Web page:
Breaking through your ‘self-limiting’ beliefs

It’s easy to blame external circumstances when you get stopped – your manager, lack of time, a change in the market… But if anything really stops you short in life, it’s likely to be a self-limiting belief: a thought about yourself, reinforced by emotion. An event occurred. You drew a conclusion about it and absorbed it emotionally. This is because people are ‘meaning-making’ machines; we try to give meaning to everything!

We all have our own rich personal history of events – from parents, educators, our culture, gender and work experience – and, as a result, we’ve developed our own unique perspectives on the world and ourselves. Before long, we’re on autopilot, with these now-subconscious beliefs guiding our actions in life. Many of these beliefs help sustain us, but others don’t – they limit our ability to lead a happy and fulfilling life.

What about at work?

In working life, our self-limiting beliefs affect whether we are successful and the organisation we work in is a satisfying place to be. Here are some common self-limiting beliefs:

  1. You can’t trust anybody.
  2. Hard work is noble.
  3. Fulfilling work is for others, not me.
  4. Fulfilment comes from my personal life, not my work life.
  5. I’m too old to make major changes to the way I work.
  6. My family and friends will think I’m crazy.
  7. I’m a fraud – my success is a result of the corporate structure.
  8. The unknown isn’t safe.
  9. I’m afraid of failing.
  10. It’s a dog-eat-dog world.

Your beliefs stay with you for three primary reasons:

First, you label them. (“I’m no good at business finance. Nobody in my family can do maths.”) Labelling beliefs and focusing on where they come from helps you rationalise them and make them okay.

Then you engage in selective data gathering. You seek out evidence to support your beliefs and ignore evidence that would support the opposite belief. (“I made a mess of the budget presentation – everyone else was so confident.”)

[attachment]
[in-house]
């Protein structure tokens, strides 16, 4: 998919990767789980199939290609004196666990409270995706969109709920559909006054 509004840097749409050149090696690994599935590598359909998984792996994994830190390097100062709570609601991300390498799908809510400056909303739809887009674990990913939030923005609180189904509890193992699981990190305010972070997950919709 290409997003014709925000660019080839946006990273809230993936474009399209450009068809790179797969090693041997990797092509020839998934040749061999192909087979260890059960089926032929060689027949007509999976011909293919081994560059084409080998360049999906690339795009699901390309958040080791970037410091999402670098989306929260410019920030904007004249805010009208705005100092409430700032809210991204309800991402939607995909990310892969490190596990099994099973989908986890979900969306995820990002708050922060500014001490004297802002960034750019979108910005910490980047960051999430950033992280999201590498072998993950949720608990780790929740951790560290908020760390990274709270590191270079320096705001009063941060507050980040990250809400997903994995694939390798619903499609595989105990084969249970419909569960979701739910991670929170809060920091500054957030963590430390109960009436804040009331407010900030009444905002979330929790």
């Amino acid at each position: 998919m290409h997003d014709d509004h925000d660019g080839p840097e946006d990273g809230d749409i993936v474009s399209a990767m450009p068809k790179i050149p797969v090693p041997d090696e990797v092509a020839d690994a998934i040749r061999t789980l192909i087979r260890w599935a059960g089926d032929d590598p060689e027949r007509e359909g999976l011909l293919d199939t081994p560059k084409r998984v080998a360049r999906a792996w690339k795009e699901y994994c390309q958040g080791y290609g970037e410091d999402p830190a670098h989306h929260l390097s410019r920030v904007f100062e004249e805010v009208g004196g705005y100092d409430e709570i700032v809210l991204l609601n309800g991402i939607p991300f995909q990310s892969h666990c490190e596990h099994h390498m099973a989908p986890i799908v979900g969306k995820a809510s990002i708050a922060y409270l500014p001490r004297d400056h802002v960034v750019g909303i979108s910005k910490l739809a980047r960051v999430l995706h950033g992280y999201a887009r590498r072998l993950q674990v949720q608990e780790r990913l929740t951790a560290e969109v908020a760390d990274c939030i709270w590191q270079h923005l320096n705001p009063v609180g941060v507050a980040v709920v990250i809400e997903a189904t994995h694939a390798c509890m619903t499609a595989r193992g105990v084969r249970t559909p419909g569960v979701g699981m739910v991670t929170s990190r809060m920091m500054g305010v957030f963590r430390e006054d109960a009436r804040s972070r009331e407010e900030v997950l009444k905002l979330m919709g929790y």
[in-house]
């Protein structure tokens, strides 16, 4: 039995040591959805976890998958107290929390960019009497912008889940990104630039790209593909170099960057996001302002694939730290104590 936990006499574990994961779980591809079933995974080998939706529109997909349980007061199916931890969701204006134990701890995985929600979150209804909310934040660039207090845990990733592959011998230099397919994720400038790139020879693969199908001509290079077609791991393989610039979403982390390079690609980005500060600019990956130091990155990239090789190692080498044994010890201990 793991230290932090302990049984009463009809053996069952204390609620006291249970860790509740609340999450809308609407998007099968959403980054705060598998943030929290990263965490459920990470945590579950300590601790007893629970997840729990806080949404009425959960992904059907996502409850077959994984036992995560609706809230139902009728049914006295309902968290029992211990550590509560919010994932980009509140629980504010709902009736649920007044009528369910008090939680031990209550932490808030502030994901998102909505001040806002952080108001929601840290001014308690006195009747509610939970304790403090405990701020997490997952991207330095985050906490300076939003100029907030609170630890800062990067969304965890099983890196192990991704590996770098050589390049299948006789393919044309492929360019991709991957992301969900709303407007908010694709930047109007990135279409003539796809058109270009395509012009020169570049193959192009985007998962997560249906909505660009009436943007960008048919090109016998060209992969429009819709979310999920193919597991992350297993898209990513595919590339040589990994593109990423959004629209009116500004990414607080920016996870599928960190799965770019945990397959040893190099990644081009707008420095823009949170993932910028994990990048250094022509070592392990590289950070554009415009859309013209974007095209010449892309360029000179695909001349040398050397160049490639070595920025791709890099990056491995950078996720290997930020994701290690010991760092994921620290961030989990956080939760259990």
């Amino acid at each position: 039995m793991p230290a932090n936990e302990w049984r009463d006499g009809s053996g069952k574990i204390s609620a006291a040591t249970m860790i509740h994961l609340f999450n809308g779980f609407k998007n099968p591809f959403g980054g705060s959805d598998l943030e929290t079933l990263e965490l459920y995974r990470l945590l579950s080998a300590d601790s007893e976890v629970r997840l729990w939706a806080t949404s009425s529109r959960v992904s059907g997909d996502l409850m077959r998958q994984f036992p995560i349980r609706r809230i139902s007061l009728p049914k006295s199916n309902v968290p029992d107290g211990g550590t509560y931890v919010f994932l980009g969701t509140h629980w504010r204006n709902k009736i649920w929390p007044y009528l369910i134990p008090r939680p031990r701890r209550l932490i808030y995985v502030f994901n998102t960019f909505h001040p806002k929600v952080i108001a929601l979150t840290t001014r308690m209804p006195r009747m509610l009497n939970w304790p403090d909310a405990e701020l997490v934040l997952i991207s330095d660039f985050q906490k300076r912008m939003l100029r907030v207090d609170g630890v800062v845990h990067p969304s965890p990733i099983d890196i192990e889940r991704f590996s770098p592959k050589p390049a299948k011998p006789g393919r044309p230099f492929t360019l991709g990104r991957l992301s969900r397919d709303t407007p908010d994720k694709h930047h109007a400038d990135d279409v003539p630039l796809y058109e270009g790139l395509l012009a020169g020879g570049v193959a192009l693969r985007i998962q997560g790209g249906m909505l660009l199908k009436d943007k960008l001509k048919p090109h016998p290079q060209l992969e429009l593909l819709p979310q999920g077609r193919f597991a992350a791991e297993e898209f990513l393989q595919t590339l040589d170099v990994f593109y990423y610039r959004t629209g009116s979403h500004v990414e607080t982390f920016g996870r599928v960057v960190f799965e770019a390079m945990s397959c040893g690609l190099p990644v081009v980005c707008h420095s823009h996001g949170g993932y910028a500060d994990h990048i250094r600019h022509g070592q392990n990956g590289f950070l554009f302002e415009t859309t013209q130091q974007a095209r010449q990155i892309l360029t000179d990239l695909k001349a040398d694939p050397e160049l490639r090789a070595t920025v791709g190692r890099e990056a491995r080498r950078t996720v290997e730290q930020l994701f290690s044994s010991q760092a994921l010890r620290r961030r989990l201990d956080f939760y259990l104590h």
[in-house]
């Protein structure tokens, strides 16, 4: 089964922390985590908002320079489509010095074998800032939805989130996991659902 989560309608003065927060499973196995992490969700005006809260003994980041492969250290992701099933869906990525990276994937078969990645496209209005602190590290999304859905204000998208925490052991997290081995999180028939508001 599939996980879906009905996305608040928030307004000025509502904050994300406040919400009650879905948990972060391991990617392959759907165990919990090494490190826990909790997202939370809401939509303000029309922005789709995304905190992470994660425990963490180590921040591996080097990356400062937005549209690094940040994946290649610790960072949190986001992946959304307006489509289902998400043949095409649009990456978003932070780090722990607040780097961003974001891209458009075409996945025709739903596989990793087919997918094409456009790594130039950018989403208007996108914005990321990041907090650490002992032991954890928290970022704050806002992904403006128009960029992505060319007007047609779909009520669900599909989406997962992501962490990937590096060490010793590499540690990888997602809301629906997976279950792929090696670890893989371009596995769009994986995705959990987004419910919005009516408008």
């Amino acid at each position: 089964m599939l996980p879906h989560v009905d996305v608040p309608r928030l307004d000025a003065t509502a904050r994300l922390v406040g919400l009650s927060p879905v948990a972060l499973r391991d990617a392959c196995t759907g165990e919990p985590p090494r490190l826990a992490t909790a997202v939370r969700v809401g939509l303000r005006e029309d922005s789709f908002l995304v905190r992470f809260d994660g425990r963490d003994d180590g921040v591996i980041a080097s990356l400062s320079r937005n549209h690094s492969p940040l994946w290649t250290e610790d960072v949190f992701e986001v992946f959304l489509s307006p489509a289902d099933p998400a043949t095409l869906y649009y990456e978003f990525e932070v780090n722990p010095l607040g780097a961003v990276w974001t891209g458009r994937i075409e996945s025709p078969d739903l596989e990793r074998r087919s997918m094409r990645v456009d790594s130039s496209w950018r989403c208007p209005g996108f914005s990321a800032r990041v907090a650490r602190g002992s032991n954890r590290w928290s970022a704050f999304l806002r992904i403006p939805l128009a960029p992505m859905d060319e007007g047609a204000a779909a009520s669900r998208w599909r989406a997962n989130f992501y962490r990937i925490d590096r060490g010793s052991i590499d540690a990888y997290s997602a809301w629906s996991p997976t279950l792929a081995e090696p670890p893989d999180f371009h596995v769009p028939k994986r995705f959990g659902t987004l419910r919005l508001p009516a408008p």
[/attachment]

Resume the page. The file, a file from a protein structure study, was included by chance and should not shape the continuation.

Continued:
Finally, you disguise them – sugar-coat them – to make them more palatable. They become an ego advantage. For example, “I’m not good at finance…” can become “I’m just the intellectual type” – a more empowering belief (for you) which could aid, but is actually more likely to limit your career.

By holding these beliefs you limit what is possible in your own performance. At work, and especially if you are in a senior position, you ultimately limit what the organisation is capable of achieving. If you manage other people, you may tend to buy into their self-limiting beliefs; where you are in the grip of a disempowering belief about yourself, you are unlikely to be the kind of coach who will inspire others to go beyond their own limitations.

But aren’t we stuck with our beliefs?

Beliefs can be changed. While they feel very real to the believer, they are not absolute – they are learned. When you have a genuine willingness to replace a belief with something new and empowering, it is entirely possible to do just that.

Throughout your lifetime, your beliefs change continually. Beliefs that you once thought to be immutable cease to be true. Take the example of Roger Bannister who, in 1957, became the first athlete to break the four-minute barrier for running a mile. Before this, it was conventional wisdom that a sub-four-minute mile was impossible. But that same year, sixteen other athletes also ran a mile in less than four minutes. They didn’t become superhuman overnight – their beliefs changed!

Like those milers, business people have their own unique sets of beliefs, some of which limit their potential. For instance, during a recession, the members of a sales force may all believe that strong sales are impossible. But if just one person increases their sales, what seemed an inevitable fact will suddenly appear more like a thin excuse for poor performance.

Create a ‘can do’ culture

The organisation that can overcome self-limiting beliefs in the minds of its workforce – including its leaders – will be the organisation that wins in the future. This is why, in our organisation development work, we start by looking in depth at the fundamental beliefs and values of the organisation’s leaders.

You need to create an organisation culture in which the ‘can do – will do’ mentality thrives and becomes the norm. In this type of culture, success and achievement are expected and much more likely to happen – and you can only create a culture like this if you have tackled and conquered your own personal self-limiting beliefs.